In 1493 another fire broke out (due to lightning) which destroyed the woodwork, the St. Michael image and the bells. It was rebuilt and the wooden spire crowned the tower again. More reconstruction and renovation took place in 1542 and 1560. In 1741 again a fire caused much damage! But in the rebuilding thereafter, the wooden spire was not replaced. This reduced the current height of the tower from what it was earlier with the spire. The tower was restored by 1822.
The tower is actually a part of a rectangular building (the halls) with a courtyard. This was the cloth hall when Bruges was the center of Flemish cloth industry centuries ago. Today it dominates the square and is a symbol of the city. One can (for a fee) climb the steep 366 steps up the tower and enjoy the view of the city from the top.
Location of the Belfry in Bruges – The Markt Square, Bruges.
How to reach the Belfry – Walk from the station or take the frequent buses running every 10 minutes from the station to the centre of the City.
Basilica of the Holy Blood (Heilige Bloed Basiliek)-Bruges (Brugge), Belgium
This church is located in the Burg square near the Town Hall. It has two chapels. It has an ornate façade and has some small golden hued statues atop. It is a small chapel. The lower one is the St. Basil (a figure of the Greek church) chapel and a wide staircase leads to the first floor to the chapel of the Holy Blood. This dates back to the 12th century (circa 1139-1149) but was promoted to Basilica in 1923. The Basilius chapel in the lower part is in the Romanesque style. This is a comparatively darker and simple chapel than the one above it. It indeed looks very medieval!
Of this double chapel the main tourist attraction is the Chapel of the Holy Blood (Heilige Bloed Basiliek). It has been damaged twice – once in the 16th century and then in the 18th century, this time by the French Republicans, only to be rebuilt both times. It was originally built in the Romanesque style but when it was rebuilt it was completely changed into the gothic style. Later in 1823 more renovations were done. The mural decorations and much of the stained glass windows date to the renovations in the 19th century. The original stained glass windows were removed after the attack by French republicans. Some have landed up in museums in London. It’s beautiful inside – the paintings and the stained glass windows make it colorful. The rounded wooden carved pulpit placed much above the ground also draws one’s attention. What I found striking was the difference between the lower floor and the first floor. The lower part was so austere while the upper part was lot more decorated and ornate.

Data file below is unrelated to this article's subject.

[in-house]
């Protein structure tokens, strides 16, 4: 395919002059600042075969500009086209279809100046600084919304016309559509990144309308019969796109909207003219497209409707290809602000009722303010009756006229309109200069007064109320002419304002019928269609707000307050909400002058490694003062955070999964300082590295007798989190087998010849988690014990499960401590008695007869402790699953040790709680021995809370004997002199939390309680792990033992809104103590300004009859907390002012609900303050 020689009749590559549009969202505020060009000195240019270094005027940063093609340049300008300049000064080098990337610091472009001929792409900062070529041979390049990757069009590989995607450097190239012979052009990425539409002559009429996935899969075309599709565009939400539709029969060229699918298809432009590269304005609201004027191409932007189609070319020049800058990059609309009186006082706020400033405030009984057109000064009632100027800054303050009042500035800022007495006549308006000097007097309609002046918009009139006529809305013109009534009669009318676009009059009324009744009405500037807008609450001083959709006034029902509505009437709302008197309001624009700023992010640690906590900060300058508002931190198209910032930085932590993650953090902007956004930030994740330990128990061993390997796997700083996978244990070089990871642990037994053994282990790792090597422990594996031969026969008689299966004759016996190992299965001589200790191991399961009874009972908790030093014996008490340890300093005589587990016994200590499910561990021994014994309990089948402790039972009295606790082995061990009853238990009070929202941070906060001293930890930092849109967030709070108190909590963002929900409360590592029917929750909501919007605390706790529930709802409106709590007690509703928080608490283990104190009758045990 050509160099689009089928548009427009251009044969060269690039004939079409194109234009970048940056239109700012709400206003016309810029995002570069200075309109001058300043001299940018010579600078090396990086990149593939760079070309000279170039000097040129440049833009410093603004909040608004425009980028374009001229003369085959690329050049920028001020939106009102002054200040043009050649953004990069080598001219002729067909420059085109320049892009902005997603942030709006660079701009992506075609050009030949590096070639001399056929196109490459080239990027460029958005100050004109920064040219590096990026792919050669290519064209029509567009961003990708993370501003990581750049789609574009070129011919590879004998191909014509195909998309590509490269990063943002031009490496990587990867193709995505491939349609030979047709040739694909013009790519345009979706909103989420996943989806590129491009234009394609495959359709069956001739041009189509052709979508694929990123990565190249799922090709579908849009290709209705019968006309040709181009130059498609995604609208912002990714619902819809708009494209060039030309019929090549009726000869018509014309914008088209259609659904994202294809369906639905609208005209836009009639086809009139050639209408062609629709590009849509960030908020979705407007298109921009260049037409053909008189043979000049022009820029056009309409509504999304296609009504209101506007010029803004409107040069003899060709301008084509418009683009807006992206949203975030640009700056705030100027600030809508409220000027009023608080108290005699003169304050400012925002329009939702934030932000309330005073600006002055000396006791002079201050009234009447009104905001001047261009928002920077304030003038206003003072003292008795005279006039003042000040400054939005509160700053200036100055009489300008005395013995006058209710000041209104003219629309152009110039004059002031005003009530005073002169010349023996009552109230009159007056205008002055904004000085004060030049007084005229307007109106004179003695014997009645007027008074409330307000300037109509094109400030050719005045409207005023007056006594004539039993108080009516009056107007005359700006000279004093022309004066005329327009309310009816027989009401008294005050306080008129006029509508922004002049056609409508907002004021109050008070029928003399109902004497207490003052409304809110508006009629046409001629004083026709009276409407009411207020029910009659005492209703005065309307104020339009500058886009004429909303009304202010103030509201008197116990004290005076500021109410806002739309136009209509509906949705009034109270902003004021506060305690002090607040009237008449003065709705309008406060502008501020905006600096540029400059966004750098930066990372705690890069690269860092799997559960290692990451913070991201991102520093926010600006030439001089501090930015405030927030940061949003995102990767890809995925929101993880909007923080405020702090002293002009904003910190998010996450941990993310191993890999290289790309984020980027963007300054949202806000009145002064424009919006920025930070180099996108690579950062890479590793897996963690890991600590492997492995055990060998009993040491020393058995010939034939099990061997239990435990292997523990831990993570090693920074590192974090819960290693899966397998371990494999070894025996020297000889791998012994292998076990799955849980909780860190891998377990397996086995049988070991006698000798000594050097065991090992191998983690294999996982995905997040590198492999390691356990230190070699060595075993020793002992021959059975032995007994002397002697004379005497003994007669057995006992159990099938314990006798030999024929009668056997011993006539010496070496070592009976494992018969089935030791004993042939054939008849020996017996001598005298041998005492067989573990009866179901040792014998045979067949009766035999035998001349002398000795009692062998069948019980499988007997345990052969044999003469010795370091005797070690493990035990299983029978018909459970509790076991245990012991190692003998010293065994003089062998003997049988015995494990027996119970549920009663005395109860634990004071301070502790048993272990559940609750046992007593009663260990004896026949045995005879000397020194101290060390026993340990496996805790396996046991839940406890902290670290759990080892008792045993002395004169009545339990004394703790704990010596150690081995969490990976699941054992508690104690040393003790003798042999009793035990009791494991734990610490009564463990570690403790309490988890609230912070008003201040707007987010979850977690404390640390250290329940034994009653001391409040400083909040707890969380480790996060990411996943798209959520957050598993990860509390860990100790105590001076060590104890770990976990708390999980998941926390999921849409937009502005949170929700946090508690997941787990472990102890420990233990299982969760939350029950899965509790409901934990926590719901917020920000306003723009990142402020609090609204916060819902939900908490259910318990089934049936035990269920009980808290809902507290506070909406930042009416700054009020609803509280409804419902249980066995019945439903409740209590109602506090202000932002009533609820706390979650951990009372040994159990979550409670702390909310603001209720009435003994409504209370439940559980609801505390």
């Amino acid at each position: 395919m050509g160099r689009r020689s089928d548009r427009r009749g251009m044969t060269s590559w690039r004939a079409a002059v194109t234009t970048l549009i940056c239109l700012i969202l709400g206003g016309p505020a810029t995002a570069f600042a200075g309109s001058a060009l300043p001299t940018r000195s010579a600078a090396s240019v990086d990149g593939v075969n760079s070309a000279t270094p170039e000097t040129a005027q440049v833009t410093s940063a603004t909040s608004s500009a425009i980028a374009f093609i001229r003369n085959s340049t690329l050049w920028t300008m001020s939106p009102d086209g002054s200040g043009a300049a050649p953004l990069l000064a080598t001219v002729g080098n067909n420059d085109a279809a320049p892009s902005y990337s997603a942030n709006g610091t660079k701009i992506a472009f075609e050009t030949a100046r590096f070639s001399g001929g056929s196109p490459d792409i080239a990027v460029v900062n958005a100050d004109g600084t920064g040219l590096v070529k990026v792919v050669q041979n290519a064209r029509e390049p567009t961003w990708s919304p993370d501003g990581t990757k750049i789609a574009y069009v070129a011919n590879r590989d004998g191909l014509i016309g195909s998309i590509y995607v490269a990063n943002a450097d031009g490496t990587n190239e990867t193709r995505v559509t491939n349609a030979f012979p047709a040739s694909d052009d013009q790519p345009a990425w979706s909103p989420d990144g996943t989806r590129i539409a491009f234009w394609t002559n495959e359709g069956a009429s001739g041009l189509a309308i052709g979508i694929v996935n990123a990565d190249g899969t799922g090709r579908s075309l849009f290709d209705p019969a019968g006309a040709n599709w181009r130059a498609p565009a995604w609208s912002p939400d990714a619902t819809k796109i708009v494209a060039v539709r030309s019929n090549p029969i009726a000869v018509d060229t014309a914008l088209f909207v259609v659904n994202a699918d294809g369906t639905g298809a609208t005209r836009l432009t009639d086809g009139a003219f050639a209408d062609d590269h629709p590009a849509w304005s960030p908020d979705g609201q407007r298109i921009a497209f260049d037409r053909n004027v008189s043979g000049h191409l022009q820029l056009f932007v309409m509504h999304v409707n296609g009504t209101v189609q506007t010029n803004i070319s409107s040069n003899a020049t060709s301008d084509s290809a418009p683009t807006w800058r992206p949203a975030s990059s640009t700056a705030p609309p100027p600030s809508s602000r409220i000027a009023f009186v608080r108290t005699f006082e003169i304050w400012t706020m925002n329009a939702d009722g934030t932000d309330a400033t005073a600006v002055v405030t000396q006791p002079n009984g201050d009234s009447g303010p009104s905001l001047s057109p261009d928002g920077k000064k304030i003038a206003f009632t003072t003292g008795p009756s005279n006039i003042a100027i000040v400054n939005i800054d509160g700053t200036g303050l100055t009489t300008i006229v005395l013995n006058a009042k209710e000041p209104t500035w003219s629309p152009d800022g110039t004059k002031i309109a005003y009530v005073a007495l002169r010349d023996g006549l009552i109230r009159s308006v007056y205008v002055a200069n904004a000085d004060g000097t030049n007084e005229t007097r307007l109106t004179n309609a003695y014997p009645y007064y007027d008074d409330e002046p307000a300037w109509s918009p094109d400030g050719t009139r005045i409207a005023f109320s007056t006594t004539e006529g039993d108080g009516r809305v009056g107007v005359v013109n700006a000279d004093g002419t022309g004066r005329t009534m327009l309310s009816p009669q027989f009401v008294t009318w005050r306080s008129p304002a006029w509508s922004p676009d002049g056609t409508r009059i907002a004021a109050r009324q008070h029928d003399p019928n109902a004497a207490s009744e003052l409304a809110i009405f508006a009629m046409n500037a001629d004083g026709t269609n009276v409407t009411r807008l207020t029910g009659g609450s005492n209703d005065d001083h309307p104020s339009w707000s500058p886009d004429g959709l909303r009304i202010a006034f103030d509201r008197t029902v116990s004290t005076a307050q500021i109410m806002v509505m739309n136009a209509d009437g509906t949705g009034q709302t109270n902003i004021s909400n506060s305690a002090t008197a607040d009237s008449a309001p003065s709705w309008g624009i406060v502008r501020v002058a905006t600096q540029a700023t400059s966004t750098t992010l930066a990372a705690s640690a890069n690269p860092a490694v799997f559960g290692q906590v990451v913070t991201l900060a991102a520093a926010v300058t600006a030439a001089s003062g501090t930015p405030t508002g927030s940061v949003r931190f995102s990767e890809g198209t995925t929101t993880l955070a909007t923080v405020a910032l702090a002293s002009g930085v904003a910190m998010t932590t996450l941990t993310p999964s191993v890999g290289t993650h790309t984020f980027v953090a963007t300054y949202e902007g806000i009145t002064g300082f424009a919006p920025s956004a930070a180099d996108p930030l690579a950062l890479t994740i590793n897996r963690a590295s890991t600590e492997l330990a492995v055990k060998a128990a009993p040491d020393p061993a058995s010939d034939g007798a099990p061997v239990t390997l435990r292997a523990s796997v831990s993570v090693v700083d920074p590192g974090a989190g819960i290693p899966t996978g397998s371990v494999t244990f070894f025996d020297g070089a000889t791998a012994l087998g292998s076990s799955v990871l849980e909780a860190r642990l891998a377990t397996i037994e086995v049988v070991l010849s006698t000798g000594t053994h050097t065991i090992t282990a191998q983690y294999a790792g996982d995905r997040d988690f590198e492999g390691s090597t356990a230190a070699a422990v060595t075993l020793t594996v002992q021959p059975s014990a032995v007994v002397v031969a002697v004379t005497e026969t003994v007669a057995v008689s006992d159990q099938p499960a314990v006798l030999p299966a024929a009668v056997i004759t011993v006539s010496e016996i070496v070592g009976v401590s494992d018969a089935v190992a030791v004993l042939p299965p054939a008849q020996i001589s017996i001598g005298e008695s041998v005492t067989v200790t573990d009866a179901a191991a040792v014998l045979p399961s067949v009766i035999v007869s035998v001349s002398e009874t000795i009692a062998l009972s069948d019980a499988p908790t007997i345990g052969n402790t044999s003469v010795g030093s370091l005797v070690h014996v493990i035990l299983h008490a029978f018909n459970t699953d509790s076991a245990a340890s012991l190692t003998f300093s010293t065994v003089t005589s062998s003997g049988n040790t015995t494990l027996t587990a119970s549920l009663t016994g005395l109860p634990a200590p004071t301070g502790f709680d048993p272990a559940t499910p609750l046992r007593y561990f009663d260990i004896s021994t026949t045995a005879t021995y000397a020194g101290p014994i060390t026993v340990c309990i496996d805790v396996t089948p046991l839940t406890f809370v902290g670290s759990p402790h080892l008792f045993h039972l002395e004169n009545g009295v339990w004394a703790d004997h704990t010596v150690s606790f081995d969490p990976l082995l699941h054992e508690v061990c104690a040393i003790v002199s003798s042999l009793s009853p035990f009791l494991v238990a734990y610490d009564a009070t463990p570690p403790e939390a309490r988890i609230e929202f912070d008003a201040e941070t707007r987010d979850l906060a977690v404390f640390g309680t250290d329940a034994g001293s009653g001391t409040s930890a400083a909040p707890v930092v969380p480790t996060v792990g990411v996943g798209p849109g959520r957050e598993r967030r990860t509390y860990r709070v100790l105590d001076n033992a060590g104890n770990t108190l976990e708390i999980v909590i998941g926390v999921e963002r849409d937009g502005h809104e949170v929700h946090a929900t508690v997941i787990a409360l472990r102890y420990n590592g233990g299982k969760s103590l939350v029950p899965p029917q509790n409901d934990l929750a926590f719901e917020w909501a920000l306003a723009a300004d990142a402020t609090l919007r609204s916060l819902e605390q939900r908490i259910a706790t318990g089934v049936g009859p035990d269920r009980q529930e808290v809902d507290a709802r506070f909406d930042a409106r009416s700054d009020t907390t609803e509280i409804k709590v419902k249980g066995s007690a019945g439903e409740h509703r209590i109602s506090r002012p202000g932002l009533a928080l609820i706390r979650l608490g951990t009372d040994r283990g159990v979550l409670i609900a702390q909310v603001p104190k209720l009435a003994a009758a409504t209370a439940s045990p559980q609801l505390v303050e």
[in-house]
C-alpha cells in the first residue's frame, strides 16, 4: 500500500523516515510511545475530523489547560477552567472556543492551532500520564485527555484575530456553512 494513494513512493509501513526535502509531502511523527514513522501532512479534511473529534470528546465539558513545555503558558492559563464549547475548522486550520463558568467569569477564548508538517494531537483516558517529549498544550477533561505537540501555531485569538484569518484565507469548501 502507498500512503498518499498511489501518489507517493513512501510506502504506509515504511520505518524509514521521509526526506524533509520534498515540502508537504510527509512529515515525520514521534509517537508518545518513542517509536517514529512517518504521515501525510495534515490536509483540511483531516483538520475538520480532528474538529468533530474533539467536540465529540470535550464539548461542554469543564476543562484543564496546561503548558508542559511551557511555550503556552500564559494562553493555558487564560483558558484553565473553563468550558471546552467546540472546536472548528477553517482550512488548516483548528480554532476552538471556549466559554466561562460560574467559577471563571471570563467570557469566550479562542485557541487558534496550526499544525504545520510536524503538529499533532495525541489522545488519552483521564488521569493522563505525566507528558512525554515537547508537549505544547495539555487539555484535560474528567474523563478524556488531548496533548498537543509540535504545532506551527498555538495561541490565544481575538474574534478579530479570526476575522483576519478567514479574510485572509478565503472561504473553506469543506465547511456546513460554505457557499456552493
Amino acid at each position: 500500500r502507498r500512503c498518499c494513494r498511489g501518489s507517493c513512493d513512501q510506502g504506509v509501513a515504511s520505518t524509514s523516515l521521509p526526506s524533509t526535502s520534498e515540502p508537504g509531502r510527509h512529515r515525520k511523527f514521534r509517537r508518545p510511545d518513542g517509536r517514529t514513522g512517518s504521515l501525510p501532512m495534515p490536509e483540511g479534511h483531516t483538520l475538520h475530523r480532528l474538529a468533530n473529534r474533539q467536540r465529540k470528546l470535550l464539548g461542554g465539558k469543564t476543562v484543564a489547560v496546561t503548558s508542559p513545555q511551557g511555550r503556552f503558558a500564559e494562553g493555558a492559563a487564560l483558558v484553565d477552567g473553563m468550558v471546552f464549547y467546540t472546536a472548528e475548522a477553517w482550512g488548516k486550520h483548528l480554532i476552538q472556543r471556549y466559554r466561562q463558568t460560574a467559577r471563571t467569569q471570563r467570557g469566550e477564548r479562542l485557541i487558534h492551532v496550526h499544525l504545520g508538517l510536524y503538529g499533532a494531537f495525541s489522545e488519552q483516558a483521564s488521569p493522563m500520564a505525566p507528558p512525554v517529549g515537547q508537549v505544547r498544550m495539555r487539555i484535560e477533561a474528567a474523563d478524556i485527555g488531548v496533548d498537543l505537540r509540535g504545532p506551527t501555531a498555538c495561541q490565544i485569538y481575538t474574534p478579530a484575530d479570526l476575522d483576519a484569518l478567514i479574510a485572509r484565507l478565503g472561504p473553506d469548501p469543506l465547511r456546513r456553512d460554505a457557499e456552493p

The Chapel of the Holy Blood (Heilige Bloed Basiliek) is where the small vial is kept which is believed to contain a piece of cloth stained with the blood of Christ said to have been wiped from his body by Jeseph of Arimathea, after the crucifixion. It was brought to Bruges in 1150 by the Count of Flanders, Diederik van de Elzas, after the second crusade. Paintings depicting the count handing over the relic to the bishop can be found in the town hall nearby. There is a silver tabernacle where the relic is kept. It is said to have been presented by Albert and Isabella of Spain in 1611. The public can see the relic every Friday (8 AM to 3 PM).
While from the 3rd to 17th May it is shown everyday. On Ascension Day (in May), it is taken on a procession in the streets of Bruges (Helig-Bloed processie). It is a major event for the city when people dress up in medieval dresses and costumes and join the procession and enact scenes from the Bible. The relic is preserved inside a rock-crystal vial which in turn is inside a cylindrical glass container with ornate gold crown at both ends.
Beside the upper chapel there is a one room museum housing the chapel treasures, paintings and the reliquaries (containers or repositories to store sacred relics) for the relic. The prominent reliquary is the one created by a goldsmith, Jan Crabbe, in 1617. It is an exquisite piece made of gold and silver and embedded with precious stones. The second reliquary almost evolved over three centuries. It is originally from 1612 while its sliver lid is from 1716 and in 1890 a golden flower garland was added to the lid.